He also told the crowd that it is not always the case that you need a strong track record of producing or a West Coast agent to pitch to cable nets, and recounted an encouraging story for the Realscreen West audience, explaining that “two years ago at a Realscreen event, a husband and wife couple… came up and pitched to me.”
We have two choices here. Either Cabana is intentionally lying about the fact that the History Channel, the parent of H2, had been working with the “husband and wife couple,” Andrew and Maria Awes, on high-rated documentaries since 2009, or he simply pays no attention to the people he works with. The Awes, the owners of Committee Films, produced Holy Grail in America (with Scott Wolter) and Who Really Discovered America for History in 2009 and 2010, and both programs were (a) highly rated and (b) sold in the History.com store as History exclusive programs. These shows were intentionally designed to serve as pilots and practice runs for a future series, according to production documents I obtained from Minnesota Film and Television: “The depth of this topic goes beyond just one film and could spawn subsequent films, or potentially a series. We are working on further developing those ideas at this time,” Maria and Andrew Awes wrote in 2008.
As you know, last month I spoke with a History spokesperson who provided some information for attribution, some on background, and some in a nebulous space of ambiguous utility. Since I discovered from Wolter that they essentially lied to me, I’m not really feeling very interested in honoring the distinctions to protect their lies. Therefore, I’ll just let you know that the History spokesperson was taken aback when I mentioned that the Awes of America Unearthed were the same people involved in the earlier documentaries. Apparently, no one at the network had paid the least bit of attention to what was going on, and they had no idea that the documentaries and the new series were related, or that they were part of a consistent effort by Wolter and the Awes to promote a Templar-Sinclair-Holy Bloodline rewrite of American history. I asked how no one could know who was producing these shows, and the spokesperson said that 2009 was so many years ago that frankly there was no way to keep track or to remember.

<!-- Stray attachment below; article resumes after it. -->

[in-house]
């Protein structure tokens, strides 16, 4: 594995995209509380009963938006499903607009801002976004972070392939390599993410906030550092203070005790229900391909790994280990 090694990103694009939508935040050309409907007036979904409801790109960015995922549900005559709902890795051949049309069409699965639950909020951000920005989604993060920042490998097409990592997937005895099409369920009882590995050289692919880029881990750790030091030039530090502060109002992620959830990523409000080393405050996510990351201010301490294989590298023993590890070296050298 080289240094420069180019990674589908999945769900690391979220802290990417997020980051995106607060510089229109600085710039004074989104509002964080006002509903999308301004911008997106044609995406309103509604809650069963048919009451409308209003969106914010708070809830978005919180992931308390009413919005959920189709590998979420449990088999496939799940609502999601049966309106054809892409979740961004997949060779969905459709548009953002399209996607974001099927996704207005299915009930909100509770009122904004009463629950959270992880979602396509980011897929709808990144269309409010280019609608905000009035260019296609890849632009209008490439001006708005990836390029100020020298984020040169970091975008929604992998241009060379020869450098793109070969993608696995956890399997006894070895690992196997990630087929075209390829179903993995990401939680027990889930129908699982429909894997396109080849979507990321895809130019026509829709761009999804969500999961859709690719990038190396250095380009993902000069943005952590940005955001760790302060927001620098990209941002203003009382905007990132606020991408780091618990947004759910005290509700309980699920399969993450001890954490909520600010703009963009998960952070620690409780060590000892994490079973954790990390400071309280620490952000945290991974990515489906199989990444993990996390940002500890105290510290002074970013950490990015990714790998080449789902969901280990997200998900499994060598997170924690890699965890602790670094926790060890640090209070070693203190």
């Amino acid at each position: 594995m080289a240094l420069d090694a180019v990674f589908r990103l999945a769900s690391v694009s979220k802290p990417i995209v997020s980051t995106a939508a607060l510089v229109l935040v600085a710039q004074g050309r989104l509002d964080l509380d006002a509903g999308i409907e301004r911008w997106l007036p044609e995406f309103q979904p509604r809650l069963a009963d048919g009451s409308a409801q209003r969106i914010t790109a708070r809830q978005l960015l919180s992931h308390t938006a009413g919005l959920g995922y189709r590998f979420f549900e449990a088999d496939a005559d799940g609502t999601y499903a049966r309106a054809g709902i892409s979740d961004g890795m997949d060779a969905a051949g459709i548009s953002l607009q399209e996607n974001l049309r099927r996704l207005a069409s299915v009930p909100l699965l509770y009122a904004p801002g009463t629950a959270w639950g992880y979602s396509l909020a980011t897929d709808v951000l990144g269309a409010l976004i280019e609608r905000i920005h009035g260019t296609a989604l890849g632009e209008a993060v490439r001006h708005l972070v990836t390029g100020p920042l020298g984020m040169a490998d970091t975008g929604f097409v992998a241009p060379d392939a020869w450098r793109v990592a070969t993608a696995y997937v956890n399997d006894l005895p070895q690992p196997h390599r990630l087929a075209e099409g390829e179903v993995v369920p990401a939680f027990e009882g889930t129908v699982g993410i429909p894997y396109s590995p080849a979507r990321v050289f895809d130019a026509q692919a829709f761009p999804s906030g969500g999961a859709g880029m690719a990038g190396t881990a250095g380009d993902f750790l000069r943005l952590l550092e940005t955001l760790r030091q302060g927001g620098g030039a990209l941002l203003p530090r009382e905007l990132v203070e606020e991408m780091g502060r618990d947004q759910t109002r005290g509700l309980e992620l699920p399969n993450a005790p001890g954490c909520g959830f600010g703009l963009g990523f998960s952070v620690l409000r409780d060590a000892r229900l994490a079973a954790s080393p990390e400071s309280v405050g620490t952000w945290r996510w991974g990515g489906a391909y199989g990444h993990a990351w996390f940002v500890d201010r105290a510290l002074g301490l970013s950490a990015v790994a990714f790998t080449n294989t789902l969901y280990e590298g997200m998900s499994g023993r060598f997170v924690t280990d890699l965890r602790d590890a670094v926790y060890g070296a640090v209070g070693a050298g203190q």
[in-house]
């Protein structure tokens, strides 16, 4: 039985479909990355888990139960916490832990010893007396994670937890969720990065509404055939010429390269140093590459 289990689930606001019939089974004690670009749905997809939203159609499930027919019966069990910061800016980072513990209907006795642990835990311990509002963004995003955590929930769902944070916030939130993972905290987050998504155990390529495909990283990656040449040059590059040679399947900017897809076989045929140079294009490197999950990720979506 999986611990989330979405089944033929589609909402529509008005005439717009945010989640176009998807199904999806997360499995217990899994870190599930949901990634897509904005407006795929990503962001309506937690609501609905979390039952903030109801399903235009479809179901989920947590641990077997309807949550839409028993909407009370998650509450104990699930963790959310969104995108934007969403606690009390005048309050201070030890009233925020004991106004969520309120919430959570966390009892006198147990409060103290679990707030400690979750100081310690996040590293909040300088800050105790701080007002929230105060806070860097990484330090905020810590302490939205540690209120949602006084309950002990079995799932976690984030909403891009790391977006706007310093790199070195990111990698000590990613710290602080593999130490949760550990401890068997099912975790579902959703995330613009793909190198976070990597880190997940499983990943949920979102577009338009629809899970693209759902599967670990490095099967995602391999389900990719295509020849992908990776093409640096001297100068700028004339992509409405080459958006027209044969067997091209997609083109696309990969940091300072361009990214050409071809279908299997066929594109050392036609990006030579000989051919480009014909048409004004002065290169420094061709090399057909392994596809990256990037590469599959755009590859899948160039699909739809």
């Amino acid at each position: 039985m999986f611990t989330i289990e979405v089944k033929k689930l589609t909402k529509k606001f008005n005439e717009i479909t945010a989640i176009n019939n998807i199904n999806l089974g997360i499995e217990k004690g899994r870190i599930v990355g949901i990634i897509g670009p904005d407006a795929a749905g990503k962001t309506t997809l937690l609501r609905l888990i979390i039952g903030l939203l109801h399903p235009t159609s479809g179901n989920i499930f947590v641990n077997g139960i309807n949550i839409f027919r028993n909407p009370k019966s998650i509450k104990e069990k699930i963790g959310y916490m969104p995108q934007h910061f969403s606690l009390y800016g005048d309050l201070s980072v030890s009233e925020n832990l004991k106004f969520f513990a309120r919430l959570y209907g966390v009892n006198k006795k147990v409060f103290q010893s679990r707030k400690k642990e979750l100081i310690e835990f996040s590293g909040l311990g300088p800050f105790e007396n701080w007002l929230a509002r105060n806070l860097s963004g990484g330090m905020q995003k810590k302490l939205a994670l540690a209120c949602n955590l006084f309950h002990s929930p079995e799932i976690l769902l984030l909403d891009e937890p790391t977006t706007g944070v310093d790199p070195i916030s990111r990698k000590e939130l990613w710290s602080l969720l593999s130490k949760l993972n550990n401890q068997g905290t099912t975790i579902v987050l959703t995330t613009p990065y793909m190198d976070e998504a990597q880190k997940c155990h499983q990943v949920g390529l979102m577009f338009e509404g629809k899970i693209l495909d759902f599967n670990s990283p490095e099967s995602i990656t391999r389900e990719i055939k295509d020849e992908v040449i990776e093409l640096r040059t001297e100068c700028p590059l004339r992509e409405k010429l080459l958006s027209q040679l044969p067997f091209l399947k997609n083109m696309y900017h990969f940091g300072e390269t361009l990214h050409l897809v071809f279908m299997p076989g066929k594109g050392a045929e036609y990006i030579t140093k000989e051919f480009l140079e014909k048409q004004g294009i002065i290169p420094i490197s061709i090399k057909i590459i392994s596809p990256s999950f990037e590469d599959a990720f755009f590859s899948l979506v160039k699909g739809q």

So, Cabana’s probably right that he thought that some yokels from the sticks came up and pitched him a unique, hot idea out of the blue. He was also completely unaware his network had already done it, to high ratings, with the same people, twice before.
All of that explains why AETN has distanced itself from Wolter’s work. The company has no interest in the content of the show, only its ability to make money. The actual content is a liability so far as they are concerned, and the less content there is the happier they are. Take that as a lesson, kids: If you have an agenda to push, TV will let you do it because they won’t be paying enough attention to the content of their marketing vehicles to care.
Perhaps that’s why History is launching a new program starring a right wing conspiracy theorist who believes Obama is a “Kenyan-Muslim,” pharmaceuticals are designed to turn Americans into complacent zombies, and that Democrats are planning a violent purge/coup. History called this upstanding citizen, Eric “Mancow” Muller, a person who “embodies the values and the spirit of the heartland of America” in their press release. Thanks to you, A+E Television Networks, and your fellow media companies, that is now all too true.
I am an author and researcher focusing on pop culture, science, and history. Bylines: New Republic, Slate, etc. There's more about me in the About Jason tab.